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The present-day Evan Ravenel cannot imagine a day where he’s not grabbing a rebound or playing tough defense in the paint. There’s a slighter older version of himself, however, that figured by now that he’d be attacking life without a basketball in his hand.
He was two years into his collegiate career at Boston College when head coach Al Skinner was fired, serving as the unceremonious breakup to the family Ravenel had grown to love on the court.
It was tough to have the attitude to want to play anymore after what happened at BC,” Ravenel said during Ohio State’s annual Media Day on Oct. 11. “I never lost the love for the game while I was at BC. It just didn’t feel the same it always did toward the end of my time there.”
Ravenel was reluctant to talk about the days when he was considering waking up in the morning for reasons other than basketball. Since completing his transfer to Ohio State to play for head coach Thad Matta two years ago, Ravenel hasn’t pondered what a day would be like without walking onto the hardwood.
Now in line to be a main contributor for the Buckeyes in the paint during his final season, Ravenel hasn’t wasted a single opportunity to become a better player.
It’s not that he fears the day when he won’t be able to play the game he loves anymore. He just recognizes now, more than ever, what it means for him to be a basketball player.
Or, more importantly, what it means to be a Buckeye.
“Being here and seeing what we do here and the kind of attention to detail Coach Matta has with his players and the type of relationship we have with our coaches, that feeling came back,” Ravenel said. “That excitement to play the game – I felt it again. Being here made me not want to ever be in a situation where basketball isn’t in my life. Basketball just became fun again.”
After sitting out the 2010-11 season per NCAA transfer rules, Ravenel played an instrumental role in Ohio State’s run to the Final Four a year ago. Though he sat behind sophomore Jared Sullinger – an eventual first-round NBA draft pick by the
Boston Celtics – Ravenel averaged 10.2 minutes per game and appeared in every contest.
He wasn’t just a typical role player, however. Because Sullinger’s foul status was often very important to the way Matta approached the game plan, Ravenel always had to be ready to relieve the All-America center as quickly as the referee could blow his whistle.
Though Ravenel’s time on the court wasn’t always for long spans, it was vital that he maintained the same level of play in the paint that Sullinger provided.
That obviously wasn’t an easy task given the level at which Sullinger played the game, but helping the Buckeyes stay afloat without their starting center on the floor was exactly what the 6-8, 250-pound big man was called upon to do.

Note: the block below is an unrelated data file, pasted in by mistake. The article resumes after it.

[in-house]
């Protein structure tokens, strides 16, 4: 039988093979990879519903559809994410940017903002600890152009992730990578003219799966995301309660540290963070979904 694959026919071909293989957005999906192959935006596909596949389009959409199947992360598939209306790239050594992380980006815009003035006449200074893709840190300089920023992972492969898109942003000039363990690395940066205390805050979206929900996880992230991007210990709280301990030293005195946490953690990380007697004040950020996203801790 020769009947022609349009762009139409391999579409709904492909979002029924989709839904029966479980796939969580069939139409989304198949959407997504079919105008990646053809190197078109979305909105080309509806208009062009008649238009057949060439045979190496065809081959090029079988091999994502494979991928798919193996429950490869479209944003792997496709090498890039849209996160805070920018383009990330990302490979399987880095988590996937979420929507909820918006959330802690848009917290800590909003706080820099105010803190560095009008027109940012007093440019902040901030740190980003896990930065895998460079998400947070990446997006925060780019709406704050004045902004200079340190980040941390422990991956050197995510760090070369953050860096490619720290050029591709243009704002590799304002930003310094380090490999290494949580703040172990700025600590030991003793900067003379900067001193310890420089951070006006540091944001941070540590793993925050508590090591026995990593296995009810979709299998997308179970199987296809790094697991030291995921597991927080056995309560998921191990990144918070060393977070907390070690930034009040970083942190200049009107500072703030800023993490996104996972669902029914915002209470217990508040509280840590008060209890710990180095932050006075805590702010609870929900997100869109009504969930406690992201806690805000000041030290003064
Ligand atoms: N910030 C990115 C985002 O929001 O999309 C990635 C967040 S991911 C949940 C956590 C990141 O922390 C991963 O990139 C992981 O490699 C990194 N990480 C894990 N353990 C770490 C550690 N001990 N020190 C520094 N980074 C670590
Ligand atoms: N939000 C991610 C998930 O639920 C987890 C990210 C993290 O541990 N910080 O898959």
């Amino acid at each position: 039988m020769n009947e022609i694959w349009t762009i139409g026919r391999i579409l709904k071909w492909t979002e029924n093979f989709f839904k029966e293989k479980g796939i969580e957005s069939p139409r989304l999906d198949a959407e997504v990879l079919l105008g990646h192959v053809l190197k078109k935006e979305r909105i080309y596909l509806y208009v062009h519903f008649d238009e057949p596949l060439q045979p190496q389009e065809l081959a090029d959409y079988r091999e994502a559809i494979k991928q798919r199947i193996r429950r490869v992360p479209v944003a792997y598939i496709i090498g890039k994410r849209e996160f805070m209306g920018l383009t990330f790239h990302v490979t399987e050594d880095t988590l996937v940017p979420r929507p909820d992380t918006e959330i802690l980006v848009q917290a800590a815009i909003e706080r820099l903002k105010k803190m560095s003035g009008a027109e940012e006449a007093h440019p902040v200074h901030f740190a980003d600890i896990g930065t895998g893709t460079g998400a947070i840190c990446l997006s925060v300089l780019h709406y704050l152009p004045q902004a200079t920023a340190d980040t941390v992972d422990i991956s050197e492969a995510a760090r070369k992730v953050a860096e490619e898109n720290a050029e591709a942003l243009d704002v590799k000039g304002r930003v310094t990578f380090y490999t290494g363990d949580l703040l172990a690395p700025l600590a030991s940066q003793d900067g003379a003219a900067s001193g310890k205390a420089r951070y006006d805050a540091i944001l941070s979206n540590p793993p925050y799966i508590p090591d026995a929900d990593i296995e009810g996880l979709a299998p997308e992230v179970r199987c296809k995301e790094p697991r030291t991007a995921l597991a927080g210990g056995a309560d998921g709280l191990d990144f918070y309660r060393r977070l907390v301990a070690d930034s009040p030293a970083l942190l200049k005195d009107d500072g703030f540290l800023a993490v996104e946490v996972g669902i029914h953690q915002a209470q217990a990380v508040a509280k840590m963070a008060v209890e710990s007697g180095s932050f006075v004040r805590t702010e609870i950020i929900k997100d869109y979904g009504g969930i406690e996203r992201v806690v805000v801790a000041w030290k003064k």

“Evan took his time in the game very seriously,” sophomore center Amir Williams said. “We knew that we had to keep playing our game with Jared out, and I think Evan did a good job of keeping us within ourselves when Jared got into foul trouble. Any plays he could make with Jared on the bench were big, and he did a good job of doing that.”
Ravenel’s statistics don’t jump off the page and by his own admission, he’s trying to become a bigger offensive threat. As a junior, he averaged 3.4 points and 2.2 rebounds per contest. Sometimes it was a single bucket or rebound that made all the difference.
“I just did whatever I could do to help us win last year,” Ravenel said. “We all knew how good of a player Jared was. It wasn’t a secret. But when I got into the game, I did everything in my power to play well and do what I could for that time. Like everyone, I have to get better, and I am confident that I did during the offseason.”
Improvement from the senior is a must for the Buckeyes, who will count on Ravenel for extended minutes in the post this season. Though he’s currently bat- tling for time with Williams, who showed signs of a bright future in spot duty in the NCAA Tournament, the senior seems to be leading the way for starter-like minutes.
Without Sullinger, Ohio State will likely be a more guard-oriented team, one that likes to get up and down the floor as quickly as possible while pushing the tempo to create easy buckets in transition. Ravenel isn’t worried about keeping up.
“I think I am at my best when we’re getting up and down the floor,” he said. “I love being more active and constantly moving. I actually feel like when I am standing still it is easier to get complacent, so I really like this style of play.”
Though the inside-out game won’t be completely gone, Ravenel knows the Buckeyes will be a different team this year. As the squad’s lone senior, not to mention
the most experienced big man, he knows the importance his role will have on how things go for Ohio State this season.
“I take my role as a senior very seriously and I know how important the example I set is,” Ravenel said. “Without having Jared on the roster, it will be a challenge because he was probably the most domi- nant big man in the country last year.
“But this is a new team and a new year, and we have a lot of different options. I just hope I can lead by example and help us accomplish what we did last year, if not more.”
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